Ivan Panaev

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Ivan Panaev
Panaev.jpg
Born (1812-03-27)March 27, 1812
St Petersburg, Russia
Died March 2, 1862(1862-03-02) (aged 49)
St Petersburg, Russia

Ivan Ivanovich Panaev (Russian: Ива́н Ива́нович Пана́ев; March 27, 1812 – March 2, 1862) was a Russian writer, literary critic, journalist and magazine publisher.

Early life[edit]

Panaev was born into a gentry family in St Petersburg.[1] He graduated from the Boarding School for the Nobility at Saint Petersburg State University in 1830. He began publishing his works in 1834. His first romantic novellas included The Bedroom of a Society Woman (1834, published 1835) and She Will Be Happy (1836).[2] He married Avdotya Bryanskaya in 1837. Avdotya became a well-known writer and memoirist.[1]

Career[edit]

Panaev became acquainted with Vissarion Belinsky in 1839; their friendship significantly influenced Panaev's literary career. Between 1839 and 1846 his works were published in Otechestvennye Zapiski. They included the novellas The Onager (1841) and Actaeon (1842), the novel Mama's Boy (1845), essays, satires, and short stories. Panaev's satire The Literary Aphid (1843) was highly praised by Belinsky.[2] He abandoned his civil service career in 1844, in order devote his full attention to literature.[1] Panaev was introduced to Fyodor Dostoyevsky by Nikolay Nekrasov and Dmitry Grigorovich, and often met Dostoyevsky at meetings of the Belinsky circle. In 1845 Dostoyevsky read his first novel Poor Folk to a literary gathering organized by Panaev and his wife. Dostoyevsky was a frequent visitor to the important literary salon run by Avdotya Panaeva. Dostoyevsky stopped attending the salon after quarreling with Ivan Turgenev, a fellow visitor.[3]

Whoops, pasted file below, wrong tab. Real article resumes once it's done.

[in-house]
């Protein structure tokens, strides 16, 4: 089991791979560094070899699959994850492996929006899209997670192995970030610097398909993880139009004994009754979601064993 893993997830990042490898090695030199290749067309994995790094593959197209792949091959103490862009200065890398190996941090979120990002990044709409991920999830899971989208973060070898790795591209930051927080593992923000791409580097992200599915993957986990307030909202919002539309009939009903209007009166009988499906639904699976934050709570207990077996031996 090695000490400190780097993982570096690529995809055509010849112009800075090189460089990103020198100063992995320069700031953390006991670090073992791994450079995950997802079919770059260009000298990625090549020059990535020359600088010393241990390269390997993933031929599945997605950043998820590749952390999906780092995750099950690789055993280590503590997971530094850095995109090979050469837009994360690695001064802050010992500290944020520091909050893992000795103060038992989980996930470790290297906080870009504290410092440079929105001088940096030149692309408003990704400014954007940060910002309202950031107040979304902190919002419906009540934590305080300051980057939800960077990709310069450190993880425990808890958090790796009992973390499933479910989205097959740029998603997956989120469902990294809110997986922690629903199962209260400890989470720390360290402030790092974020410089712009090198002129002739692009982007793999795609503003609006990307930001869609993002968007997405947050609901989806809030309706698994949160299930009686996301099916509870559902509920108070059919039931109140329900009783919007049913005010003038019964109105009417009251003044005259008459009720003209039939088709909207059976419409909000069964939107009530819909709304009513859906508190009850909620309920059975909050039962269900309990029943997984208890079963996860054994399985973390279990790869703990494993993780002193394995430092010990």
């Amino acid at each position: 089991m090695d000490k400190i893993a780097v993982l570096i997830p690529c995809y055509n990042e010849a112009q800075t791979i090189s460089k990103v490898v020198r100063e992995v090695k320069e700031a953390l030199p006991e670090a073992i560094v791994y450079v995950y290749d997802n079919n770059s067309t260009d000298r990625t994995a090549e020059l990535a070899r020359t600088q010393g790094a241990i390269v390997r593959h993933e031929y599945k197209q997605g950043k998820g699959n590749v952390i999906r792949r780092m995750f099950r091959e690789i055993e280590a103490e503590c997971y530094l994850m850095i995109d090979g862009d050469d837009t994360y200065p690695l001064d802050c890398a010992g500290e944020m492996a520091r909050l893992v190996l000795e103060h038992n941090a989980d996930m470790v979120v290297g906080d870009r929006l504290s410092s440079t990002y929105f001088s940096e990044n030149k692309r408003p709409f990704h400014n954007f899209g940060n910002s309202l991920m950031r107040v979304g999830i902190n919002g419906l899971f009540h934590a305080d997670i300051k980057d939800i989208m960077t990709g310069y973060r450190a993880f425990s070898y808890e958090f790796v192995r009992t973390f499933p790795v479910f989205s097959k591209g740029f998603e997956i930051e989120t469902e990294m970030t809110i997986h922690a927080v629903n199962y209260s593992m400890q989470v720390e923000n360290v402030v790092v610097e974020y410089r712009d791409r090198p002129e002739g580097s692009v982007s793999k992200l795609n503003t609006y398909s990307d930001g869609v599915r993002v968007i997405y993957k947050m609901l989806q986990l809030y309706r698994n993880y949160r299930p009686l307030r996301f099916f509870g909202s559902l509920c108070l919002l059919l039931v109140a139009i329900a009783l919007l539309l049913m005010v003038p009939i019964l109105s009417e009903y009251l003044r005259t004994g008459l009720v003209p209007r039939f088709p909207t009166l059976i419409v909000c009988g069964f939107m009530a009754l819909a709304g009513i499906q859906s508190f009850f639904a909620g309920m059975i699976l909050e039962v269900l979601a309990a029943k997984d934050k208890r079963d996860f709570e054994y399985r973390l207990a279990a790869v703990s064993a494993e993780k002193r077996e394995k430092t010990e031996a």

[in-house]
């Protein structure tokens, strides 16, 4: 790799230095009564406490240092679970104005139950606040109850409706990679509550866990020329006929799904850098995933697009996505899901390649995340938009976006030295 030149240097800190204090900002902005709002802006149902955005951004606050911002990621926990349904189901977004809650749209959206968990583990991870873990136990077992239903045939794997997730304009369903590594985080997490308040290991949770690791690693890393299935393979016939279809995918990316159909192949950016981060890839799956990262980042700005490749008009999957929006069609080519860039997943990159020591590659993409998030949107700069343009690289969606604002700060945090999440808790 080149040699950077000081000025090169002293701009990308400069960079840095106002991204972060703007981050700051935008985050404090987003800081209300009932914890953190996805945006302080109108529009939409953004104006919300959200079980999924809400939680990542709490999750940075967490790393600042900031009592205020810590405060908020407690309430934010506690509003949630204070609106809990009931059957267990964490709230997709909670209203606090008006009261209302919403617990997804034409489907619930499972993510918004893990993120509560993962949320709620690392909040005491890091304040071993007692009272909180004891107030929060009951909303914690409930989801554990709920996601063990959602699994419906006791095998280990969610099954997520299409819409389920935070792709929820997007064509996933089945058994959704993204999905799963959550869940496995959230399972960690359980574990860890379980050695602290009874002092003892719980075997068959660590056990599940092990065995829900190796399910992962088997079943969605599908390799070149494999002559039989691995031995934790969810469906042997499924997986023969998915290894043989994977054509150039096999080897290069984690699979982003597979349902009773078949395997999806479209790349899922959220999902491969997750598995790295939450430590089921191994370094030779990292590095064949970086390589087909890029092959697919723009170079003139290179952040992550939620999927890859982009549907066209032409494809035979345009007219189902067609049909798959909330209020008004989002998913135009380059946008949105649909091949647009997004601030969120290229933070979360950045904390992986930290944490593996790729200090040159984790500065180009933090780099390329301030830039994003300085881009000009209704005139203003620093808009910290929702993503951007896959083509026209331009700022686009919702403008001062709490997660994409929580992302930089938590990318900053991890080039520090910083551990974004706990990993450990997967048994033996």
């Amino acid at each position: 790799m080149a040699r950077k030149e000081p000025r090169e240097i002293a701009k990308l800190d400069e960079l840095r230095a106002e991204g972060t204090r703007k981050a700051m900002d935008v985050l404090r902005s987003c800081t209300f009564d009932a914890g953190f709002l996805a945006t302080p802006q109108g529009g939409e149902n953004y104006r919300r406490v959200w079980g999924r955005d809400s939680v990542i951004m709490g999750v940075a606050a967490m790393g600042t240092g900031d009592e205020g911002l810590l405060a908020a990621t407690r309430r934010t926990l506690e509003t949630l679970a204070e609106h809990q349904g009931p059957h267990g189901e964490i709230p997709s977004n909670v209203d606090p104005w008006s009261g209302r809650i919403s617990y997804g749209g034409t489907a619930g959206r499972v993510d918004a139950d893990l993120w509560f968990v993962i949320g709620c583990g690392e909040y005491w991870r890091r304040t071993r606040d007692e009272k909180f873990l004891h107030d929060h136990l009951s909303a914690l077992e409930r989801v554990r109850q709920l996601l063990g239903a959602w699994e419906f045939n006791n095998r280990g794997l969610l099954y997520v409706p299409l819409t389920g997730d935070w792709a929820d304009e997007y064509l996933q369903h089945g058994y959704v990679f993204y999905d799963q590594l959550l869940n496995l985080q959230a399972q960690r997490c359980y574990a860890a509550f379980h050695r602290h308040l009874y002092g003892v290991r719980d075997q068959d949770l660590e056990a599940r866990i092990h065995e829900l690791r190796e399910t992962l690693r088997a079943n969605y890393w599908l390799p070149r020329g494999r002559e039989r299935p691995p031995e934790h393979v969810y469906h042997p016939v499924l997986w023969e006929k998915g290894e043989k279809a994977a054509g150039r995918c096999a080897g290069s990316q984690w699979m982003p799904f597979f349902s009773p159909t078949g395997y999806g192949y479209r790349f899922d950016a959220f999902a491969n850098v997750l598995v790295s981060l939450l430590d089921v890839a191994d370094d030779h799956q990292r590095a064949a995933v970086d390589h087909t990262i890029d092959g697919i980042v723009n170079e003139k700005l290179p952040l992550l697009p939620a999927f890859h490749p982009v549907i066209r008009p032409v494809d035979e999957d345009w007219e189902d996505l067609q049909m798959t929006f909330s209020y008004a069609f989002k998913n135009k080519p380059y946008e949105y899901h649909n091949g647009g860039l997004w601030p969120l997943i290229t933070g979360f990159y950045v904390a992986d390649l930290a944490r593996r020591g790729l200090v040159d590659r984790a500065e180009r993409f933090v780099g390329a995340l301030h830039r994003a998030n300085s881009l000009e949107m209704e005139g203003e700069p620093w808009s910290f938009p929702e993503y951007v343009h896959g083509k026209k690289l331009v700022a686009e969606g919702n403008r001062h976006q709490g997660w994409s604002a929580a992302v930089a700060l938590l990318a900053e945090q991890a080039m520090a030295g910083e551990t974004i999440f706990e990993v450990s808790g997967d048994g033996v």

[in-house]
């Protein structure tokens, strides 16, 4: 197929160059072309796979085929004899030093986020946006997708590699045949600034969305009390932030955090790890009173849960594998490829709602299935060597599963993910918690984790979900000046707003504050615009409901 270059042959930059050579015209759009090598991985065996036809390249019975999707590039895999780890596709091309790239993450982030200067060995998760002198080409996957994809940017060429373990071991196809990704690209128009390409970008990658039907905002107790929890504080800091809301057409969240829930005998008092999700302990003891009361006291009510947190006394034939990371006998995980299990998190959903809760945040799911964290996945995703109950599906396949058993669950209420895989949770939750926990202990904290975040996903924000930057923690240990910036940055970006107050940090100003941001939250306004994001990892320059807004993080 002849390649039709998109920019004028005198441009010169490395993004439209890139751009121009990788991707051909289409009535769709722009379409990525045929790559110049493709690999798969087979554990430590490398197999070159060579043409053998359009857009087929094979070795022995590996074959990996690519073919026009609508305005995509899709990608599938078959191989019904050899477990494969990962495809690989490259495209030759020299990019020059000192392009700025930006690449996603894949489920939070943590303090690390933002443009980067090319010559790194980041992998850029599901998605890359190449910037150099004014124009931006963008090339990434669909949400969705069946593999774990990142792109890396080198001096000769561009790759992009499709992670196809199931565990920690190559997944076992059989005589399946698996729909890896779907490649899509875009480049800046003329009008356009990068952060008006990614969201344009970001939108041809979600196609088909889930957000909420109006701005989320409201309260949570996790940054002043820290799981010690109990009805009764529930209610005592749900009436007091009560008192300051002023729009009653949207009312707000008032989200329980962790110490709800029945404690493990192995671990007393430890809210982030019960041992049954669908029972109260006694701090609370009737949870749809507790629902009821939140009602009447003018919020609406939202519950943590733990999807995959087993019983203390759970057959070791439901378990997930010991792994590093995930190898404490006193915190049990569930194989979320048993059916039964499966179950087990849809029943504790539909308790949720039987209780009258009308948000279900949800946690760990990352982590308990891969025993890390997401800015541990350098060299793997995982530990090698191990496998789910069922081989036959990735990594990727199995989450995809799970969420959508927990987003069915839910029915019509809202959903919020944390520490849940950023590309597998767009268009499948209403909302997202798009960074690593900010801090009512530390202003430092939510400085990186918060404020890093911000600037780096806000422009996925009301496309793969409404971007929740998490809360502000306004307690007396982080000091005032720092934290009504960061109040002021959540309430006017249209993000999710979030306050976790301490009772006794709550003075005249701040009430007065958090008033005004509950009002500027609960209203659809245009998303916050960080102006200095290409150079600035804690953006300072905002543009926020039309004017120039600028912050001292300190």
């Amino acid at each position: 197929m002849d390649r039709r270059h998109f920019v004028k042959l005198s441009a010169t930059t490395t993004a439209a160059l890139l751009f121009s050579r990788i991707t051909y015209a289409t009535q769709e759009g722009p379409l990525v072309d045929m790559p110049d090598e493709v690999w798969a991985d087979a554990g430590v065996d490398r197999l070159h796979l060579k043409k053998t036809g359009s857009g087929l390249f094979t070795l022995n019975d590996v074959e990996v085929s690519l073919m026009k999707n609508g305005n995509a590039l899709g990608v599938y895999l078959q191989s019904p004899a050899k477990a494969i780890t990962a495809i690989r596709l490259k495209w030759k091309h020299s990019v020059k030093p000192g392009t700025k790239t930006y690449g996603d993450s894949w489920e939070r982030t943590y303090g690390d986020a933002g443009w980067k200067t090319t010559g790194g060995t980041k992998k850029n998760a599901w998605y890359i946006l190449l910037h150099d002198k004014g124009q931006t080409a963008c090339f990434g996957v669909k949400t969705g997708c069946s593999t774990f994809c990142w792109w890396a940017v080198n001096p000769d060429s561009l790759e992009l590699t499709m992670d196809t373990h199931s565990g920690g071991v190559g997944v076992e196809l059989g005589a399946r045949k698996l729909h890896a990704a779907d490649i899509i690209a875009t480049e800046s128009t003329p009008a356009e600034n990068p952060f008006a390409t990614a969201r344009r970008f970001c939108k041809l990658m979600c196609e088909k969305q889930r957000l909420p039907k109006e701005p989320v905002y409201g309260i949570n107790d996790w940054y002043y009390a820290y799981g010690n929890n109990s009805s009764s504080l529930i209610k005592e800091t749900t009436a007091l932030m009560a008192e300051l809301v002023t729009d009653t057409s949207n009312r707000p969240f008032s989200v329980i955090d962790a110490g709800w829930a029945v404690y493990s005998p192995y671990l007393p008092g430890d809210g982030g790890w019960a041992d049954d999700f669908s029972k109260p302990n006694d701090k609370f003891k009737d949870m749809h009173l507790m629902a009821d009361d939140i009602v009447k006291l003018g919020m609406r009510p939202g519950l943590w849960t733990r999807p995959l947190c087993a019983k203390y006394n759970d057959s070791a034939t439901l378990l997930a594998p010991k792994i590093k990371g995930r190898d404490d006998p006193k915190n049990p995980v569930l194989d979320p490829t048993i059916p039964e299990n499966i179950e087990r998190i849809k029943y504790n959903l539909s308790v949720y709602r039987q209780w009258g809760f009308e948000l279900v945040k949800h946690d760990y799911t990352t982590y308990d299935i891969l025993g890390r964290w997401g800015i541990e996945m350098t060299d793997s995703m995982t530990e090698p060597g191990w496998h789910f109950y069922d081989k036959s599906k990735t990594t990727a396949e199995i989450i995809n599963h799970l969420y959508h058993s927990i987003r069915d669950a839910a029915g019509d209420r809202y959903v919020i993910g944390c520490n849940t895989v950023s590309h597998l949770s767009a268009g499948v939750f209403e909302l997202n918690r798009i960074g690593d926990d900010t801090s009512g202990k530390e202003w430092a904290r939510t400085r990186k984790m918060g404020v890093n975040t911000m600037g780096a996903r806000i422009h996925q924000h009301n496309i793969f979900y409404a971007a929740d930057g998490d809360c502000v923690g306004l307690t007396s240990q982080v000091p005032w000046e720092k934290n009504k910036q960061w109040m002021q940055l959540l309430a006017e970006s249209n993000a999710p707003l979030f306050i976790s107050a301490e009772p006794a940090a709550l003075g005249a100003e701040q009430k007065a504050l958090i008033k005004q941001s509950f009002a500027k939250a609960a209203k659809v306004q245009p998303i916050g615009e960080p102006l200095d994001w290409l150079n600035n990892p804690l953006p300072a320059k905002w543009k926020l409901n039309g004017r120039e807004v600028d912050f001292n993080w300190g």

In 1847, together with Nekrasov, Panaev took over Sovremennik, making it into a popular literary magazine and a financial success.[1] Between 1851 and 1861, under the pseudonym "The New Poet", he published his monthly surveys of journalism and of life in St Petersburg in Sovremennik. Other works by Panaev include the novel Lions in the Provinces (1852), the novella Relatives (1847), and the essay cycle Knowledge of Fops (1854–57).[2] In the 1850s Panaev was one of the leading supporters of the emancipation of women.[1] His Literary Reminiscences, written during the last years of his life, were published in 1861. This work contains portraits of literary figures, artists, musicians, and actors of the period from the 1820ss to the 1850s. Panaev's literary parodies, some written in collaboration with Nekrasov, were widely read.[2]

References[edit]

  1. ^ a b c d e Handbook of Russian Literature, Victor Terras, Yale University Press 1990.
  2. ^ a b c d The Great Soviet Encyclopedia, 3rd Edition (1970–1979).
  3. ^ The Dostoevsky Encyclopedia, K. A. Lantz, Greenwood Press, 2004.